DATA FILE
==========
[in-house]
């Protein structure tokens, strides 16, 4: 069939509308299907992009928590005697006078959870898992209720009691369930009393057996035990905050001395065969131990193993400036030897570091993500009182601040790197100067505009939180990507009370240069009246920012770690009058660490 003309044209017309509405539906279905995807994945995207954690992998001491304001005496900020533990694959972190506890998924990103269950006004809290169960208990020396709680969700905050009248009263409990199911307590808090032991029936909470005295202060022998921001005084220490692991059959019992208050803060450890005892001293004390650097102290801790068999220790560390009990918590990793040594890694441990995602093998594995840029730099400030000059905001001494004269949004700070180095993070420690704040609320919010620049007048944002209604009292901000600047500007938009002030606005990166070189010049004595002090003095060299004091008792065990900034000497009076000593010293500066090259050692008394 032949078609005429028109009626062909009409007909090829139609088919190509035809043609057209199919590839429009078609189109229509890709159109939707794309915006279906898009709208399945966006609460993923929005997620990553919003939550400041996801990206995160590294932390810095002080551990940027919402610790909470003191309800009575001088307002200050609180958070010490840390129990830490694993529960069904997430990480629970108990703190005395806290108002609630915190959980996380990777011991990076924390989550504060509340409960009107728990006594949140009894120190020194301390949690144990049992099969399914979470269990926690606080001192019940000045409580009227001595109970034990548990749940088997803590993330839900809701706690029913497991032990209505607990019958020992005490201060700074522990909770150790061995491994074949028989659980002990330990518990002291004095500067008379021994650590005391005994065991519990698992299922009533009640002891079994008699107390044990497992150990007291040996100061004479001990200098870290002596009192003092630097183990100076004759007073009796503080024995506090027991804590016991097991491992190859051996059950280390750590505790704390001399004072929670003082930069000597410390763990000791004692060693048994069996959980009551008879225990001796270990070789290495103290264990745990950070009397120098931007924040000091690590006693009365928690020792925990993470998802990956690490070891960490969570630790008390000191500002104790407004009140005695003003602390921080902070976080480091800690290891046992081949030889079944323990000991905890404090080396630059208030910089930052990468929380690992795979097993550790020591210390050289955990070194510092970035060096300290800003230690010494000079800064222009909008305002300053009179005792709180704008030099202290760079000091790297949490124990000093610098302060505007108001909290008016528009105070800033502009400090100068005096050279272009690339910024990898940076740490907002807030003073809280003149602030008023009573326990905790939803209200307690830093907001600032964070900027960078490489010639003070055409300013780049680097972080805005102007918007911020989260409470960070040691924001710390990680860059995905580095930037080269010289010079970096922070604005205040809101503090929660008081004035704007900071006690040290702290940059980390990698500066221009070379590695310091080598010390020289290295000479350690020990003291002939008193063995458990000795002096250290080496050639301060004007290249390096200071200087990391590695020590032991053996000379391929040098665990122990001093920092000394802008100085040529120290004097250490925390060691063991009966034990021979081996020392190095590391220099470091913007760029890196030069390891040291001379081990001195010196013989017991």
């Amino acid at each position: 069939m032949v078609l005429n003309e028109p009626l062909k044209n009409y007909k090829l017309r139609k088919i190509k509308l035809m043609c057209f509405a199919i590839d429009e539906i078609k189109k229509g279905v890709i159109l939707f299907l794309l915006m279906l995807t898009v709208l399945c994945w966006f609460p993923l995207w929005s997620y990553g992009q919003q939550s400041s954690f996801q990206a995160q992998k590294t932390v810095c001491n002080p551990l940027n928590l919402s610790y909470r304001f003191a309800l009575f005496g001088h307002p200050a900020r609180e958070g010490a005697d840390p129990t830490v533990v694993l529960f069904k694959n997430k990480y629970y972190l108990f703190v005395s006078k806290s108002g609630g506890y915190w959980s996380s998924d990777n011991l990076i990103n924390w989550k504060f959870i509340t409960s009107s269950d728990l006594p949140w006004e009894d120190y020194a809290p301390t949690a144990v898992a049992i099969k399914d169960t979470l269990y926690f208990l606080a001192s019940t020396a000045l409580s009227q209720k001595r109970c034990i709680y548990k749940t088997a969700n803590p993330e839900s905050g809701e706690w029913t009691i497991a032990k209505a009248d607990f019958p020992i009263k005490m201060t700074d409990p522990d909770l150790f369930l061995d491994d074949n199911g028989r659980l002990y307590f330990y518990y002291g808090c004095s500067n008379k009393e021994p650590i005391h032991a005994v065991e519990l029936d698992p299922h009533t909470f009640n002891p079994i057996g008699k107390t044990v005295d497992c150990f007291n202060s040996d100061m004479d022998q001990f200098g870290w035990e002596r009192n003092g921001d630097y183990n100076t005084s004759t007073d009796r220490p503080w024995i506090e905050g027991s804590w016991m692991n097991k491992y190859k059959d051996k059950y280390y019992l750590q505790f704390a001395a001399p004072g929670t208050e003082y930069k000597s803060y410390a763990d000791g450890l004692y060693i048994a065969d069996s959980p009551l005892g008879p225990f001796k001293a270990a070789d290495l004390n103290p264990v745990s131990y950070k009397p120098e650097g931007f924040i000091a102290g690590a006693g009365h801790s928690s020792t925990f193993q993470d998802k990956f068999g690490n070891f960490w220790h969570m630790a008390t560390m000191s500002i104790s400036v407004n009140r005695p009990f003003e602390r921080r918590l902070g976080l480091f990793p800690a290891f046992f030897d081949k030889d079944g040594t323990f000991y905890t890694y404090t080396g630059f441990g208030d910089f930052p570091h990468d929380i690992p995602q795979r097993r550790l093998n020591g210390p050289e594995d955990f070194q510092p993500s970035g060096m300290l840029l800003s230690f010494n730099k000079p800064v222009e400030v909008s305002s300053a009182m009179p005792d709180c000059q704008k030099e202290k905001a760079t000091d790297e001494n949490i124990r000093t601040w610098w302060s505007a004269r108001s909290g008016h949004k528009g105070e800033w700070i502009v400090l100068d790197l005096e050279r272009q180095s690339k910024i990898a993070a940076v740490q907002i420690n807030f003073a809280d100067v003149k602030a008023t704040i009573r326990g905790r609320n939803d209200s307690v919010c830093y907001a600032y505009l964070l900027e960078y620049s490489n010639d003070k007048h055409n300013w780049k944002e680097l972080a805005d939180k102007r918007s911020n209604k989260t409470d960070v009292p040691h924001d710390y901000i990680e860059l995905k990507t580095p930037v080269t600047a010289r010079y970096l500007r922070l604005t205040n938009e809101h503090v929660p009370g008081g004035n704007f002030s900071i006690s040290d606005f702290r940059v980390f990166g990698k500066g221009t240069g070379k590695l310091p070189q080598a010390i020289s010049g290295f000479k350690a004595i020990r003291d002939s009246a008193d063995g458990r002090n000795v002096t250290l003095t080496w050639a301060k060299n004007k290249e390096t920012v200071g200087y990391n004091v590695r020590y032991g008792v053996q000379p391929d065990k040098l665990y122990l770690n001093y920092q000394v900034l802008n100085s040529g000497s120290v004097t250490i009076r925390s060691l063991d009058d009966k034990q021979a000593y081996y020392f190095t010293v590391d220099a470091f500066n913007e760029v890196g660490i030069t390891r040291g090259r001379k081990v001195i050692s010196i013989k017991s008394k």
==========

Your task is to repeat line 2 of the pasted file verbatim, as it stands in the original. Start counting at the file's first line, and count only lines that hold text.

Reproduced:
């Protein structure tokens, strides 16, 4: 069939509308299907992009928590005697006078959870898992209720009691369930009393057996035990905050001395065969131990193993400036030897570091993500009182601040790197100067505009939180990507009370240069009246920012770690009058660490 003309044209017309509405539906279905995807994945995207954690992998001491304001005496900020533990694959972190506890998924990103269950006004809290169960208990020396709680969700905050009248009263409990199911307590808090032991029936909470005295202060022998921001005084220490692991059959019992208050803060450890005892001293004390650097102290801790068999220790560390009990918590990793040594890694441990995602093998594995840029730099400030000059905001001494004269949004700070180095993070420690704040609320919010620049007048944002209604009292901000600047500007938009002030606005990166070189010049004595002090003095060299004091008792065990900034000497009076000593010293500066090259050692008394 032949078609005429028109009626062909009409007909090829139609088919190509035809043609057209199919590839429009078609189109229509890709159109939707794309915006279906898009709208399945966006609460993923929005997620990553919003939550400041996801990206995160590294932390810095002080551990940027919402610790909470003191309800009575001088307002200050609180958070010490840390129990830490694993529960069904997430990480629970108990703190005395806290108002609630915190959980996380990777011991990076924390989550504060509340409960009107728990006594949140009894120190020194301390949690144990049992099969399914979470269990926690606080001192019940000045409580009227001595109970034990548990749940088997803590993330839900809701706690029913497991032990209505607990019958020992005490201060700074522990909770150790061995491994074949028989659980002990330990518990002291004095500067008379021994650590005391005994065991519990698992299922009533009640002891079994008699107390044990497992150990007291040996100061004479001990200098870290002596009192003092630097183990100076004759007073009796503080024995506090027991804590016991097991491992190859051996059950280390750590505790704390001399004072929670003082930069000597410390763990000791004692060693048994069996959980009551008879225990001796270990070789290495103290264990745990950070009397120098931007924040000091690590006693009365928690020792925990993470998802990956690490070891960490969570630790008390000191500002104790407004009140005695003003602390921080902070976080480091800690290891046992081949030889079944323990000991905890404090080396630059208030910089930052990468929380690992795979097993550790020591210390050289955990070194510092970035060096300290800003230690010494000079800064222009909008305002300053009179005792709180704008030099202290760079000091790297949490124990000093610098302060505007108001909290008016528009105070800033502009400090100068005096050279272009690339910024990898940076740490907002807030003073809280003149602030008023009573326990905790939803209200307690830093907001600032964070900027960078490489010639003070055409300013780049680097972080805005102007918007911020989260409470960070040691924001710390990680860059995905580095930037080269010289010079970096922070604005205040809101503090929660008081004035704007900071006690040290702290940059980390990698500066221009070379590695310091080598010390020289290295000479350690020990003291002939008193063995458990000795002096250290080496050639301060004007290249390096200071200087990391590695020590032991053996000379391929040098665990122990001093920092000394802008100085040529120290004097250490925390060691063991009966034990021979081996020392190095590391220099470091913007760029890196030069390891040291001379081990001195010196013989017991």